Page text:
Masculinity, Gender and Identity in the English Renaissance Lyric


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Gender Identity: Why All the Confusion?

In Search of expansion public other interest. Gloucestershire: Tempus Publishing. When did this start and how did it get to where it is today? Wait, so what's a pheromone?

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Are the parties successful? When will it come to my city? Although the rejection of the "phallic inheritance" 5 informs a great deal of male-authored Renaissance lyric poetry, the aim of the book is not an exhaustive exploration; rather, Bates focuses on five texts: Sidney's Astrophil and Stella the first sonnet sequence written in English ; Sidney's prose romance the New Arcadia and its lyric figuration of the blazon; Ralegh's elegy The Ocean to Cynthia ; Shakespeare's A Lover's Complaint a subgenre of the conventional complaint ; and Donne's epistle Sapho to Philaenis.

Masculinity, Gender and Identity in the English Renaissance Lyric - Catherine Bates - Google книги

Bates's rationale for her selections is their generic diversity and "the extremity" they share in their negation of phallogocentrism 2. In the introductory chapter, Bates sets out her methodology, noting her departure from the critical tradition that has "rendered invisible and inaccessible" the Renaissance lyric's emphasis on "the perverseness" of male desire and identification 3 , and outlining her debt to contemporary feminist and psychoanalytic paradigms of subjectivity. Her subsequent deconstructive analyses of the texts are rendered through original and often trenchant close readings.

In chapter 2, she argues that Sidney's poetics of "instructional 'delight'" as articulated, albeit ambivalently, in his Apology for Poetry , in which the reader is to be pleasingly moved to virtue, is rendered inoperable in Astrophil and Stella by Astrophil's "thoroughly [End Page ] ill-disciplined" and uncorrected masculinity Countering the longstanding interpretation of Astrophil's "general failure and ultimate despair" as illustrative of Sidney's "overarching moral aim" 34 , Bates demonstrates Astrophil's peremptory commitment to the Petrarchan lover's masochistic pleasure in endlessly deferred gratification, and the sequence's disavowal of the "restoration of 'normal' heterosexual object relations" in favor of "the perverse alternative" In chapter 3, Bates explores how in the New Arcadia Sidney recasts the traditional blazon, a literary form that best illustrates "the circulations of male homosocial desire" Pyrocles, dressed in Amazon disguise, gazes upon Philoclea and recites his blazon "What tongue can her perfections tell?

Authorship in the Seventeenth Century

The trope of fragmented masculinity is more explicitly developed in Ralegh's The Ocean to Cynthia the subject of chapter 4 , a generically elusive text in which the narrator's experience Project MUSE promotes the creation and dissemination of essential humanities and social science resources through collaboration with libraries, publishers, and scholars worldwide.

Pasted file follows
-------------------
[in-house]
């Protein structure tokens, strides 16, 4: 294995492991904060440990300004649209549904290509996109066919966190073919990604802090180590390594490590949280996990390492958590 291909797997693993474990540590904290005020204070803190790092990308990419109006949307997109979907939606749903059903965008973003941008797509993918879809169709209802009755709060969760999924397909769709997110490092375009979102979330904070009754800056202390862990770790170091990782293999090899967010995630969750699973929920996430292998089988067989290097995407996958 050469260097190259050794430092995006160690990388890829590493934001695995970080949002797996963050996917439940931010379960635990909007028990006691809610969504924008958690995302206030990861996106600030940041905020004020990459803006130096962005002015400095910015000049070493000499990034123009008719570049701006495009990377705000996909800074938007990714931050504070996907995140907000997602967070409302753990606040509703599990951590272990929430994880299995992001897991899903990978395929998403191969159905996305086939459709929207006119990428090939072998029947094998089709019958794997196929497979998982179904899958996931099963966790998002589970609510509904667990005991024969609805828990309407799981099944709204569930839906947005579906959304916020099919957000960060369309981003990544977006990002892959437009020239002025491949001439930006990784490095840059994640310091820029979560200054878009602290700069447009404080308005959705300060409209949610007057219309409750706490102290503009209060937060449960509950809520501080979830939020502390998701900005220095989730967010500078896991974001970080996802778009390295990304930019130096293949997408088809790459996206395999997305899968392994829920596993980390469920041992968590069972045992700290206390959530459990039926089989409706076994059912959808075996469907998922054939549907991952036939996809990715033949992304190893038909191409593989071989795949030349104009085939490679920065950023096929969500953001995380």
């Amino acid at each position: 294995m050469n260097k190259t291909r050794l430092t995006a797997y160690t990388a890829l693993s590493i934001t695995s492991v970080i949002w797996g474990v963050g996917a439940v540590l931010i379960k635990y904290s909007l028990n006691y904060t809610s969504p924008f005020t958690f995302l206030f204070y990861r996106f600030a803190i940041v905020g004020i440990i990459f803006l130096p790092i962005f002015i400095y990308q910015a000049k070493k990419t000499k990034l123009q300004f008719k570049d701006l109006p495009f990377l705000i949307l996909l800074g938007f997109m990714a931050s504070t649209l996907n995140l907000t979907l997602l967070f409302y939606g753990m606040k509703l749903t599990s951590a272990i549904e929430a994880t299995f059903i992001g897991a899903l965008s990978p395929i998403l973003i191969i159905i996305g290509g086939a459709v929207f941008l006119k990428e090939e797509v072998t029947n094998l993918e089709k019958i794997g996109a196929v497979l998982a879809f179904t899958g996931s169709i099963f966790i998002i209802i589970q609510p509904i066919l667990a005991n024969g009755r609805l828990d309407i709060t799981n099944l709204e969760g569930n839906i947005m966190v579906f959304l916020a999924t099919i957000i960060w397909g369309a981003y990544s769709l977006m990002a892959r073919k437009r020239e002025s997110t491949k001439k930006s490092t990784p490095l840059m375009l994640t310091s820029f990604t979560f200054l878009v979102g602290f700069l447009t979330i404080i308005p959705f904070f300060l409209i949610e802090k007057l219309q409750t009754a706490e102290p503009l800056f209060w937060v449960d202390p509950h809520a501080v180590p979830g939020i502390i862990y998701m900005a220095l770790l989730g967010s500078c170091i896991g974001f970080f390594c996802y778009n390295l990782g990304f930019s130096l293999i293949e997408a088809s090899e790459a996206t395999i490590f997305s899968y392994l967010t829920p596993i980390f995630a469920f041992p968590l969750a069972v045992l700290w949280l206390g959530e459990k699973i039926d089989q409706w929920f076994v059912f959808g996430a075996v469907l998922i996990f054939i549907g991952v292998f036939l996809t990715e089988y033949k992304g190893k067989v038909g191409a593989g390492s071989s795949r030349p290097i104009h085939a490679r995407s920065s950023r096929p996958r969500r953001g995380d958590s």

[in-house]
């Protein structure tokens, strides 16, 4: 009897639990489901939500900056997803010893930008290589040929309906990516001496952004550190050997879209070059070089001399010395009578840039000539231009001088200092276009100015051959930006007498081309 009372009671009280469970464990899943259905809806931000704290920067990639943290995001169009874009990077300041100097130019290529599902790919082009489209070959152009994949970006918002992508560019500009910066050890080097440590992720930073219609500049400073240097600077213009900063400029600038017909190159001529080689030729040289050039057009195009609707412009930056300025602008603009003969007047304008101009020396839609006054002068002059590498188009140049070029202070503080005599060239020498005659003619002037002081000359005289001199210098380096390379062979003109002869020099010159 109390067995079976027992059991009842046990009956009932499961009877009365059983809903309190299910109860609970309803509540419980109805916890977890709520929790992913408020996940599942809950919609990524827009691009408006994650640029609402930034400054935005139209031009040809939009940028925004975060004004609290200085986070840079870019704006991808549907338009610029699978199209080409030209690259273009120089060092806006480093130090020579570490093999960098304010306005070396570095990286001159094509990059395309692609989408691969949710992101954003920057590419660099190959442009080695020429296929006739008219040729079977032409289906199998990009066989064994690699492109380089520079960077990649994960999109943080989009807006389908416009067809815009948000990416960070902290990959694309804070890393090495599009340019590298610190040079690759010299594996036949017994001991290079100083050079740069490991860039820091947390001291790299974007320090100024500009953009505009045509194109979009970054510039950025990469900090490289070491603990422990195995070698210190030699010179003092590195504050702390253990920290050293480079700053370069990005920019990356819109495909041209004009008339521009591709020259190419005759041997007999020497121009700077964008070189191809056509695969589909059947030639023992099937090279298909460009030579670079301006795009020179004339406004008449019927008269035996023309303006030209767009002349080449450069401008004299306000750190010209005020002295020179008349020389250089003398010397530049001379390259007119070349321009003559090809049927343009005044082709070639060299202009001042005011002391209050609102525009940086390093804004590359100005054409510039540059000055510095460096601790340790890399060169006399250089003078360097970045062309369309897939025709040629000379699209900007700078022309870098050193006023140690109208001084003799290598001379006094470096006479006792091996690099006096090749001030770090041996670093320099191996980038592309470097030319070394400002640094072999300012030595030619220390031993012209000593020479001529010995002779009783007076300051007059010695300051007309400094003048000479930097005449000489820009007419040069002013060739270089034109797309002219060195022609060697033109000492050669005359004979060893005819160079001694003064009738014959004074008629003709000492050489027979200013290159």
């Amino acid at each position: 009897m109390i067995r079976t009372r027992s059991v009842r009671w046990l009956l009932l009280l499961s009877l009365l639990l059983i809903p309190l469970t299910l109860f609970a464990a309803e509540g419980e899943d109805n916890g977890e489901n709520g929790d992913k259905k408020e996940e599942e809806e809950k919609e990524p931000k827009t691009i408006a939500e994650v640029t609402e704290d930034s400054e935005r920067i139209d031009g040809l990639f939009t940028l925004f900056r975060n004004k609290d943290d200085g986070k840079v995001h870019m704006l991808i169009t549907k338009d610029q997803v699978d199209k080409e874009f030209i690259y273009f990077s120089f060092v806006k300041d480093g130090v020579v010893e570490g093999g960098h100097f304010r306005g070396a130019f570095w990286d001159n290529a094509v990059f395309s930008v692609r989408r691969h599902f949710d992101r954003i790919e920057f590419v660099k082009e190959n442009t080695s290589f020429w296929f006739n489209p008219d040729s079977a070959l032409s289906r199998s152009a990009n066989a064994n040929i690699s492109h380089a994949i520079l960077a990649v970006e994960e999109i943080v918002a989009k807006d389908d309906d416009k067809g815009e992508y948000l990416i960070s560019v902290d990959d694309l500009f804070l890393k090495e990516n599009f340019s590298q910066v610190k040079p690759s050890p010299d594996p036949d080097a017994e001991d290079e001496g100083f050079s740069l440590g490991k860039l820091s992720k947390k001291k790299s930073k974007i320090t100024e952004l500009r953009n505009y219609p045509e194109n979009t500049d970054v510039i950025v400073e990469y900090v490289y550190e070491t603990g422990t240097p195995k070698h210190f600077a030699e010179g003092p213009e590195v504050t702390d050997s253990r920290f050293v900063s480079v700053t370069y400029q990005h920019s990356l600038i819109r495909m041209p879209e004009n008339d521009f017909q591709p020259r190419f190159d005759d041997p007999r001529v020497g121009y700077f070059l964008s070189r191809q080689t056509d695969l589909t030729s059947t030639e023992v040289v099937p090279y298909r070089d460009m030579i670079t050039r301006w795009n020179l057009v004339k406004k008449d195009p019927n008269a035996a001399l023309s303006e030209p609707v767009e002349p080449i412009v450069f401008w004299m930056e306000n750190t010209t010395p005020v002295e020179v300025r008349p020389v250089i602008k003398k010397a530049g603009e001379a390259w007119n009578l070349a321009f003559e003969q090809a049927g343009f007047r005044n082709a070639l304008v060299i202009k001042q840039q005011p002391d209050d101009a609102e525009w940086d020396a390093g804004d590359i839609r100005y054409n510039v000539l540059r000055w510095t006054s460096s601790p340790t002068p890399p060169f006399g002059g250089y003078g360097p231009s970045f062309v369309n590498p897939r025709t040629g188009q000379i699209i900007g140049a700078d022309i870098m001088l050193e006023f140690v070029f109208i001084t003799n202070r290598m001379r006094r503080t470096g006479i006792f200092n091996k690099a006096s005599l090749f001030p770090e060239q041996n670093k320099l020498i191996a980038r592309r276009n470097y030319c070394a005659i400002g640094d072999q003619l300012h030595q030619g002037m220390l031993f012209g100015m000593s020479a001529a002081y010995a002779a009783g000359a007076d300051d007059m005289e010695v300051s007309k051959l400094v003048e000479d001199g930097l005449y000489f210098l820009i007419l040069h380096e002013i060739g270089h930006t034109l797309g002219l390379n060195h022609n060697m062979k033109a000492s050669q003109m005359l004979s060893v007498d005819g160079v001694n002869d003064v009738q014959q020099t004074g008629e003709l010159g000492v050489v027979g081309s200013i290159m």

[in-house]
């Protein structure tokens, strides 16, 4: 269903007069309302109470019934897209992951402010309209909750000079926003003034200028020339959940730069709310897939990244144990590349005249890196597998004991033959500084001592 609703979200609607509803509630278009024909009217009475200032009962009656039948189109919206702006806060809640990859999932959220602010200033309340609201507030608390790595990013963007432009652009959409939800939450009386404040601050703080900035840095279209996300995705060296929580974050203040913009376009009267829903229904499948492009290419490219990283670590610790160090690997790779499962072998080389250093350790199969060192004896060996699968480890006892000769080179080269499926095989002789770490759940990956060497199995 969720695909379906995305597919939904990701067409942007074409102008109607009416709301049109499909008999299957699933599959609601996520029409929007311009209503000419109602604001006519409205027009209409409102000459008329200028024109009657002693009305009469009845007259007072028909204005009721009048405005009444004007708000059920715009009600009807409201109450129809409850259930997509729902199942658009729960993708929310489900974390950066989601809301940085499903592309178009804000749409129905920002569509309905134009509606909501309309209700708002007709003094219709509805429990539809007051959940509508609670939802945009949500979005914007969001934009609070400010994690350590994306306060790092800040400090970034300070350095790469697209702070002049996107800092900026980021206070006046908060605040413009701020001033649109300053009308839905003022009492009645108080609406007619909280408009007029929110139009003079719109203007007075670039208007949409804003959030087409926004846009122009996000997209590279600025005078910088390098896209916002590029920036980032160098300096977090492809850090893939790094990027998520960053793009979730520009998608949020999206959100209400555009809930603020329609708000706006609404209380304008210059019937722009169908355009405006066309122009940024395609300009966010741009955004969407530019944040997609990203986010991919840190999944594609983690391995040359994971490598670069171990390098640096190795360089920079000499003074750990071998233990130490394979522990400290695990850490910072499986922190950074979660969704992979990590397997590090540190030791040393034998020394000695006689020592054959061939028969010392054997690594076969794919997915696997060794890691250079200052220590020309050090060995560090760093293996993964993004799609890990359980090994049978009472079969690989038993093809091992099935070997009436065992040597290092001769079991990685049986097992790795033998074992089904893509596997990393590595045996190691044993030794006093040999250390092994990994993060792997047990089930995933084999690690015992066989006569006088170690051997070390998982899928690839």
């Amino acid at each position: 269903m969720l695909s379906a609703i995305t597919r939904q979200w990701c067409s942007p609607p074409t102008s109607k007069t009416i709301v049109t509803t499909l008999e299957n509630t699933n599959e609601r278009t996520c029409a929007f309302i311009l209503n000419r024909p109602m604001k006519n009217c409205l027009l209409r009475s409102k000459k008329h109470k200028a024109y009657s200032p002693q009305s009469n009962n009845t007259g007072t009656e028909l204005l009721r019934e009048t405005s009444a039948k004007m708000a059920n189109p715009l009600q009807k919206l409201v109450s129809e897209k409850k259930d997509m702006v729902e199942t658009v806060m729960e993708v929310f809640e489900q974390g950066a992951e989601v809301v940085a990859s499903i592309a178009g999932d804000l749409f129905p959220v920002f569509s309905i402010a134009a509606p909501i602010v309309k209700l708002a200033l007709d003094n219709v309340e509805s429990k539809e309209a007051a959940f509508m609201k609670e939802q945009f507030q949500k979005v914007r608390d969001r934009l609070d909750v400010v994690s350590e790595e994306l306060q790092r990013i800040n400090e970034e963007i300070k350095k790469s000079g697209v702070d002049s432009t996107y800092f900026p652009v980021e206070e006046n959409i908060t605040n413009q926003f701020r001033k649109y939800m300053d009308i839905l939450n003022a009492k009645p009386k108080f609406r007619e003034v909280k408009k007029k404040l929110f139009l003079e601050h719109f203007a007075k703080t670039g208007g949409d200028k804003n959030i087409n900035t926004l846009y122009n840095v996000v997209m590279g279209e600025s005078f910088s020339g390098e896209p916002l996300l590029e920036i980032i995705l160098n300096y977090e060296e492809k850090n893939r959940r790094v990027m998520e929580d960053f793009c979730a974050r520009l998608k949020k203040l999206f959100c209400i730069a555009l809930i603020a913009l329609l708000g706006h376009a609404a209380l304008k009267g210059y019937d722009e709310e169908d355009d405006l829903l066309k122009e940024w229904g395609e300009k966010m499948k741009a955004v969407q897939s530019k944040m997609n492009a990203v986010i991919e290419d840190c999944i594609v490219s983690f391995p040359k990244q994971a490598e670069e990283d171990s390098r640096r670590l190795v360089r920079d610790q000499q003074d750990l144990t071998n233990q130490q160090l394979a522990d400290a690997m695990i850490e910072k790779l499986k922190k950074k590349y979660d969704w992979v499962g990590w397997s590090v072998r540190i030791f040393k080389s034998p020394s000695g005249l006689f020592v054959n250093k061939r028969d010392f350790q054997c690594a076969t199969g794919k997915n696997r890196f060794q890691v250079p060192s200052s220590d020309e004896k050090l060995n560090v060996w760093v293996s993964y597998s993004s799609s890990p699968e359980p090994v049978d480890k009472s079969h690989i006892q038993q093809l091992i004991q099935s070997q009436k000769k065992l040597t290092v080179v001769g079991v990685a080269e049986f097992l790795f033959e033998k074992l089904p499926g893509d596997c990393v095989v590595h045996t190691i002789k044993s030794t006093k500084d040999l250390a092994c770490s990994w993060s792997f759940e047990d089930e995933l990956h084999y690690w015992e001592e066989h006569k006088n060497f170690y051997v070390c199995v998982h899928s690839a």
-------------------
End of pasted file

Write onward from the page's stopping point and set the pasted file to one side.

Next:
Programme available here. The early modern prodigal, who finds his ancestor in Luke Most often a youth and almost exclusively male, the prodigal is one of the most popular archetypes in early modern drama.


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  • Prodigals were troubling, timely figures that variably reinforced and subverted a range of early modern mores. This lecture examines examples of the archetype at the height of its popularity in the work of Shakespeare and his contemporaries in order to provide students with a preliminary but concrete understanding of prodigals, prodigality, and the social anxieties with which these characters engage.

    While prodigal excess is frequently represented as socially disruptive, these plays also demonstrate that it cannot be unproblematically condemned.

    Excessive trespasses must be forgiven and the prodigal redeemed to restore social order, but distrust concerning the predictable nature of repentance besets these depictions of Christian closure. This lecture also explores the uneasiness present in Calvinist understandings of repentance and opens lines of inquiry for those who wish to interrogate early modern repentance on a broader level.

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    This lecture will also be of especial interest to those who wish to learn more about dynamics of authority and rebellion in the family, the morality of excess and moderation, and Calvinist thought in early modern drama and culture. He works mainly on English literary and intellectual history, , with particular interests in allegory, poetics, and the work of John Milton.

    All are welcome. My lecture seeks to place the poetry of Gavin Douglas in the wider contexts of late medieval landscape writing. I will examine how the qualities of perspective and spatial consistency developed fitfully and unpredictably in fourteenth and fifteenth century writing, but I will also discuss how descriptions of landscape could have a shifting range of associations in the context of any given work.


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